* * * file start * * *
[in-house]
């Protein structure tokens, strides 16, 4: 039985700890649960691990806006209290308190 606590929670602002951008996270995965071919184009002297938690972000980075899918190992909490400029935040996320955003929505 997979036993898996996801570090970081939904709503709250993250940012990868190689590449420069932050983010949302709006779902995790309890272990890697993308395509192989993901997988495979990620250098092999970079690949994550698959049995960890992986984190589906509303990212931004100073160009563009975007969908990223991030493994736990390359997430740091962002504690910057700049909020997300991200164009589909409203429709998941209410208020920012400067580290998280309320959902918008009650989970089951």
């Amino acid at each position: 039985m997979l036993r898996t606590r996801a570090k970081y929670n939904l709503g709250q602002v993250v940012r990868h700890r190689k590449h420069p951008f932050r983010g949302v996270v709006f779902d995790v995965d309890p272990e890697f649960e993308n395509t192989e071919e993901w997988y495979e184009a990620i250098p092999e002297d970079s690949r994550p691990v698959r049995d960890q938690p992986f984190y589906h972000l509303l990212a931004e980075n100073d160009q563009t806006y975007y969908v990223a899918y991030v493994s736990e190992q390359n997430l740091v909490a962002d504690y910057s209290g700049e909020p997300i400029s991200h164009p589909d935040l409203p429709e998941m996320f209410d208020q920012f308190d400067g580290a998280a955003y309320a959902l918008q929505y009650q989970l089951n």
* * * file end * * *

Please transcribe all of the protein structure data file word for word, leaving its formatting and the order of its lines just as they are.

[in-house]
């Protein structure tokens, strides 16, 4: 039985700890649960691990806006209290308190 606590929670602002951008996270995965071919184009002297938690972000980075899918190992909490400029935040996320955003929505 997979036993898996996801570090970081939904709503709250993250940012990868190689590449420069932050983010949302709006779902995790309890272990890697993308395509192989993901997988495979990620250098092999970079690949994550698959049995960890992986984190589906509303990212931004100073160009563009975007969908990223991030493994736990390359997430740091962002504690910057700049909020997300991200164009589909409203429709998941209410208020920012400067580290998280309320959902918008009650989970089951």
């Amino acid at each position: 039985m997979l036993r898996t606590r996801a570090k970081y929670n939904l709503g709250q602002v993250v940012r990868h700890r190689k590449h420069p951008f932050r983010g949302v996270v709006f779902d995790v995965d309890p272990e890697f649960e993308n395509t192989e071919e993901w997988y495979e184009a990620i250098p092999e002297d970079s690949r994550p691990v698959r049995d960890q938690p992986f984190y589906h972000l509303l990212a931004e980075n100073d160009q563009t806006y975007y969908v990223a899918y991030v493994s736990e190992q390359n997430l740091v909490a962002d504690y910057s209290g700049e909020p997300i400029s991200h164009p589909d935040l409203p429709e998941m996320f209410d208020q920012f308190d400067g580290a998280a955003y309320a959902l918008q929505y009650q989970l089951n």